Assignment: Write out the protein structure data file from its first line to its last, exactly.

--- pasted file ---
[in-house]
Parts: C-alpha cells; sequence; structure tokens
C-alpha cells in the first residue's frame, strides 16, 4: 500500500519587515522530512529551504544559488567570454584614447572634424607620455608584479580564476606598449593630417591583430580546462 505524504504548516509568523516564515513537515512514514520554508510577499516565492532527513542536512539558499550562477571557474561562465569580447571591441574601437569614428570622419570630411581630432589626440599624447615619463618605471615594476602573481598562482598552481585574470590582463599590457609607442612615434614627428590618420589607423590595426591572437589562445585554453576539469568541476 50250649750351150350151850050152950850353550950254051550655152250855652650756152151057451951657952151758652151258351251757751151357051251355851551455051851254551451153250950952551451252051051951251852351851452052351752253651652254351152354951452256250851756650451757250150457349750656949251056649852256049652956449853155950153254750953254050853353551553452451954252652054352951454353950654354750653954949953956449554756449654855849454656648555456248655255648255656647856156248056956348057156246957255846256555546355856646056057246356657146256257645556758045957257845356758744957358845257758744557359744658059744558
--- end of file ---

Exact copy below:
[in-house]
Parts: C-alpha cells; sequence; structure tokens
C-alpha cells in the first residue's frame, strides 16, 4: 500500500519587515522530512529551504544559488567570454584614447572634424607620455608584479580564476606598449593630417591583430580546462 505524504504548516509568523516564515513537515512514514520554508510577499516565492532527513542536512539558499550562477571557474561562465569580447571591441574601437569614428570622419570630411581630432589626440599624447615619463618605471615594476602573481598562482598552481585574470590582463599590457609607442612615434614627428590618420589607423590595426591572437589562445585554453576539469568541476 50250649750351150350151850050152950850353550950254051550655152250855652650756152151057451951657952151758652151258351251757751151357051251355851551455051851254551451153250950952551451252051051951251852351851452052351752253651652254351152354951452256250851756650451757250150457349750656949251056649852256049652956449853155950153254750953254050853353551553452451954252652054352951454353950654354750653954949953956449554756449654855849454656648555456248655255648255656647856156248056956348057156246957255846256555546355856646056057246356657146256257645556758045957257845356758744957358845257758744557359744658059744558